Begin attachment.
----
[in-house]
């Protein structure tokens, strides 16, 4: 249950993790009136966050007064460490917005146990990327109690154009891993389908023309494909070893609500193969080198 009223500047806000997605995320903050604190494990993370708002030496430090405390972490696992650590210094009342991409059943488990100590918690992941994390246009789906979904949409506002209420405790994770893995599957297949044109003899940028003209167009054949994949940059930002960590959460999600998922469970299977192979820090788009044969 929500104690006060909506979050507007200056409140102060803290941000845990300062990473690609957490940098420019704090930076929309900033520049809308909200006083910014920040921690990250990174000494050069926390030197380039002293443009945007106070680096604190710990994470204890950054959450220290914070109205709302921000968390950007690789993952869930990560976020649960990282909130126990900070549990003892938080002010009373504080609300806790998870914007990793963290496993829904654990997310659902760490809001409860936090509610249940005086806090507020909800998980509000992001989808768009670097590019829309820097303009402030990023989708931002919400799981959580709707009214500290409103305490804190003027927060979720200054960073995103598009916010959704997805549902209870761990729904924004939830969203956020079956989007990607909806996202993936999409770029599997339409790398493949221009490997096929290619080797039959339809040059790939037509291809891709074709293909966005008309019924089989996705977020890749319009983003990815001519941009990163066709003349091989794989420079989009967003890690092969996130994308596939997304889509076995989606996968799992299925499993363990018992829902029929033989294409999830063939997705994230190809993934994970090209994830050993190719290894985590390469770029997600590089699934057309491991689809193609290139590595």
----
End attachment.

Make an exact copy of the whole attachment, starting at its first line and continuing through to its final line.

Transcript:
[in-house]
């Protein structure tokens, strides 16, 4: 249950993790009136966050007064460490917005146990990327109690154009891993389908023309494909070893609500193969080198 009223500047806000997605995320903050604190494990993370708002030496430090405390972490696992650590210094009342991409059943488990100590918690992941994390246009789906979904949409506002209420405790994770893995599957297949044109003899940028003209167009054949994949940059930002960590959460999600998922469970299977192979820090788009044969 929500104690006060909506979050507007200056409140102060803290941000845990300062990473690609957490940098420019704090930076929309900033520049809308909200006083910014920040921690990250990174000494050069926390030197380039002293443009945007106070680096604190710990994470204890950054959450220290914070109205709302921000968390950007690789993952869930990560976020649960990282909130126990900070549990003892938080002010009373504080609300806790998870914007990793963290496993829904654990997310659902760490809001409860936090509610249940005086806090507020909800998980509000992001989808768009670097590019829309820097303009402030990023989708931002919400799981959580709707009214500290409103305490804190003027927060979720200054960073995103598009916010959704997805549902209870761990729904924004939830969203956020079956989007990607909806996202993936999409770029599997339409790398493949221009490997096929290619080797039959339809040059790939037509291809891709074709293909966005008309019924089989996705977020890749319009983003990815001519941009990163066709003349091989794989420079989009967003890690092969996130994308596939997304889509076995989606996968799992299925499993363990018992829902029929033989294409999830063939997705994230190809993934994970090209994830050993190719290894985590390469770029997600590089699934057309491991689809193609290139590595």